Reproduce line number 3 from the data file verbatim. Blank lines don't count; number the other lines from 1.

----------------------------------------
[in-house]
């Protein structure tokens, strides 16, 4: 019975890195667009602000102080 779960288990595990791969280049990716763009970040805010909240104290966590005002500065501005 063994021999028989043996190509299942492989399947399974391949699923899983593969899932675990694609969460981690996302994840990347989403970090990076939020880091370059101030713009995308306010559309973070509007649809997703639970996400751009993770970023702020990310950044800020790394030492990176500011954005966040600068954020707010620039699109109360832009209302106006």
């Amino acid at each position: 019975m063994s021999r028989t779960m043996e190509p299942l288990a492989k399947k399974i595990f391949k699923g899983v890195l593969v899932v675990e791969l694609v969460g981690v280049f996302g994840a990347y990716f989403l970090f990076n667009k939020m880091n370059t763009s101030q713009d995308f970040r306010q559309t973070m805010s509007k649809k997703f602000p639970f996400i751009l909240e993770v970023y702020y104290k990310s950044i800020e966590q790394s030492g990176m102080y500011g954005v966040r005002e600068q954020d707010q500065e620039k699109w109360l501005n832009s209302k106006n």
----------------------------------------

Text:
């Amino acid at each position: 019975m063994s021999r028989t779960m043996e190509p299942l288990a492989k399947k399974i595990f391949k699923g899983v890195l593969v899932v675990e791969l694609v969460g981690v280049f996302g994840a990347y990716f989403l970090f990076n667009k939020m880091n370059t763009s101030q713009d995308f970040r306010q559309t973070m805010s509007k649809k997703f602000p639970f996400i751009l909240e993770v970023y702020y104290k990310s950044i800020e966590q790394s030492g990176m102080y500011g954005v966040r005002e600068q954020d707010q500065e620039k699109w109360l501005n832009s209302k106006n």